BYU was the first school to offer Monrovia (CA) athlete Mike Washington a scholarship. He's grateful and ready to prove he's worth it

From the state of California, Mike Washington of Monrovia High School has received an offer from BYU and Kalani Sitake. A member of the 2018 recruiting class, Washington’s offer from BYU marks his first division one scholarship offer, leaving him grateful and honored.

Monrovia High School prospect Mike Washington was unaware that he had been on BYU’s radar for some time. BYU’s staff had been quietly evaluating him on all fronts to see if he was a good fit in the three areas (academics, athletics and character) of BYU’s recruiting evaluation process. After passing all three areas, Washington was soon contacted by BYU cornerbacks coach Jernaro Gilford via social media.

“I was actually just sitting in my math class and I looked on Twitter and Coach Gilford had texted me,” recalled Washington. “He had asked how I was doing and said that I [had been] on BYU’s radar for a while. He had asked to see my transcripts and then later he asked me to call him. So I called him and that’s when he offered me.”

Washington and Gilford took some time to get to know one another and formed a relationship. After conversing for a while Coach Gilford asked Washington a question which he followed up with exciting news.

“Coach Gilford is a really cool dude,” said Washington. “At first he was just asking about me and where I’m from and stuff like that. We talked about a lot of stuff. He told me about his family and his wife. He then asked me if I had any offers. I told him no and then he said, ‘Well, I’d like to offer you your first offer.’ That was when I got the offer from BYU and got my first scholarship.”

After extending Washington the offer, Coach Gilford expressed his personal support and then gave him some counsel.

“He told me that the easy part is over with, and now I just have to make sure I keep my grades right and always strive to be better,” said Washington. “He said that when the time comes if I want to go to BYU then I can come there. That’s kind of how the conversation went.”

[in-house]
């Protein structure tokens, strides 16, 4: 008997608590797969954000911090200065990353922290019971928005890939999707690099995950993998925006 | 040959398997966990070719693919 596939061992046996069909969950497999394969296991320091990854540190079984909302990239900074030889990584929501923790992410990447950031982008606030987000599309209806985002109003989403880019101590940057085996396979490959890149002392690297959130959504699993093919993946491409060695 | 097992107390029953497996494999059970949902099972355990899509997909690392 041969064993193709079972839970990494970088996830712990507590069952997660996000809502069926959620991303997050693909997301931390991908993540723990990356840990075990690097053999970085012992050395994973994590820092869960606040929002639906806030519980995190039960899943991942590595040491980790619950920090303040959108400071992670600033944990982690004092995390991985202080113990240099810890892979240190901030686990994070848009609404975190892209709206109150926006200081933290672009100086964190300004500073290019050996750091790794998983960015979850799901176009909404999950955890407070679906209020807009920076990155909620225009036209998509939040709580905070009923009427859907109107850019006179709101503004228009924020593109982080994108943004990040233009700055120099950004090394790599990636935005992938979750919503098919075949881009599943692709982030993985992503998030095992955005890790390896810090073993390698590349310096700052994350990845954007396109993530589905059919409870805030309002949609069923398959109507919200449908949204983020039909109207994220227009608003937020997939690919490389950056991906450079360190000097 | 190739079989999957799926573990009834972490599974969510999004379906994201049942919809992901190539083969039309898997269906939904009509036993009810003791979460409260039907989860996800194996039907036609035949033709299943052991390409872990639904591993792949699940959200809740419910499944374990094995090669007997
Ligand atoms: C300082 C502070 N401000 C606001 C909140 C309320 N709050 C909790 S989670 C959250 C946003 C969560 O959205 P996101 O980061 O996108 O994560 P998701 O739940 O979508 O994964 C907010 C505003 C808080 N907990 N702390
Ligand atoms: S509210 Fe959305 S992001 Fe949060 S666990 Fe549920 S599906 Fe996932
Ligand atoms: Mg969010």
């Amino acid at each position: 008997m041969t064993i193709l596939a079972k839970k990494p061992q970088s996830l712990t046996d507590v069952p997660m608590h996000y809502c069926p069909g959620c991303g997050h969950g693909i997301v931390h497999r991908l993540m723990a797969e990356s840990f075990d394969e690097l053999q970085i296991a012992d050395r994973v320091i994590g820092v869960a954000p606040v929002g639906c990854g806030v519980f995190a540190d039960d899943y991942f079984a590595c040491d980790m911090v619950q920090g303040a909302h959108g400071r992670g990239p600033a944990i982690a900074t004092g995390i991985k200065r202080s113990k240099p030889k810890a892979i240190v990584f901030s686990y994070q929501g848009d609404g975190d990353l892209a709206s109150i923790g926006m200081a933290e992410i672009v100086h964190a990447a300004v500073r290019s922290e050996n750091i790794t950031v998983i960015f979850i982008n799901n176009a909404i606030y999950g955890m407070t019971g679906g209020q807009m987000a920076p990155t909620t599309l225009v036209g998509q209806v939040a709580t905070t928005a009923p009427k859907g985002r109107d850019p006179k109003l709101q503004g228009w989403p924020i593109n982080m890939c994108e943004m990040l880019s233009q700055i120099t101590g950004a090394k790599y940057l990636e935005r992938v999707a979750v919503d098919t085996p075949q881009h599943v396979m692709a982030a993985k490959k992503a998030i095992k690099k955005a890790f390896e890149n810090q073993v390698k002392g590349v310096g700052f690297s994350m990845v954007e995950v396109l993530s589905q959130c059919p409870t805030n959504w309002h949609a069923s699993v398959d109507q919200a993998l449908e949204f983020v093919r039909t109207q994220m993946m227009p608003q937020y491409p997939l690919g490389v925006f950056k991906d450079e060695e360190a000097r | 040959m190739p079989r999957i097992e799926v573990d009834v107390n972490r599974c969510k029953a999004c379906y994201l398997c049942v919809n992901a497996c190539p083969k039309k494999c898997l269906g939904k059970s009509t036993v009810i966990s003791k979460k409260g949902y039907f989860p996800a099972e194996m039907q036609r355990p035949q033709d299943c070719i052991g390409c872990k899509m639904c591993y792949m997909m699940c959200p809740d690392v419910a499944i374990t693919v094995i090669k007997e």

After receiving the offer from BYU, Washington let his family members know what had happened.

“Yeah, I told everybody and everybody was pumped,” said Washington. “I was actually visiting with my grandma, aunt and uncle and they were really happy for me. They told me to stay humble and keep working hard and keep moving.”

Having secured his first offer, Washington is both grateful and excited knowing that the opportunity to play at the next level has been placed before him.

“It feels good, I’m not going to lie to you,” said Washington with a chuckle in his voice. “I’m a junior and haven’t gotten any offers, so BYU coming in and giving me that offer really changed things for me. It really is an honor and I couldn’t be more grateful for the opportunity.”

Due to his speed, Washington plays on both sides of the ball for Monrovia and plays a priority role on the team. His primary role is cornerback and that’s the position he primarily focuses on when it comes to position mastery.

“I’m pretty much just an athlete and play cornerback, tailback, and slot,” said Washington. “My main position is cornerback and I have nice coverage. I come out of breaks really well and I have a really good understanding of what the receivers are doing. I just try and perfect my craft in covering receivers. My coach trust me on the back side and in man-to-man coverage.”

However, Washington doesn’t just play football. He also doubles as a track and field athlete and will be competing this year at a national track and field event being held in New York.

“I’m 6-1, 160-pounds and I’m pretty fast,” said Washington. “I run track and I’m actually preparing to go to the New Balance track meet in New York and compete in the nationals in March. My track times are 11.6 in the 100-meters, 22.5 in the 200-meters, and 40.99 in the 400-meters [during] my sophomore year. I haven’t been timed in my junior year but I’m faster now.”

As far as what Washington desires to study at the collegiate level, engineering is the field he’s looking to get a degree in.

“I’d like to go into some kind of engineering or biomechanics and major in that,” said Washington. “I want to miner in nursing or something.”

Having secured a BYU scholarship offer, Washington has plans to visit Provo to further learn about the university.

“I want to go out there and check things out more,” said Washington. “I have to get with Coach Gilford and set things up so I can see about going out there and checking things out. I want to talk things over with Coach Gilford and see if there would be a good time to maybe go out there and learn more what BYU has to offer.”

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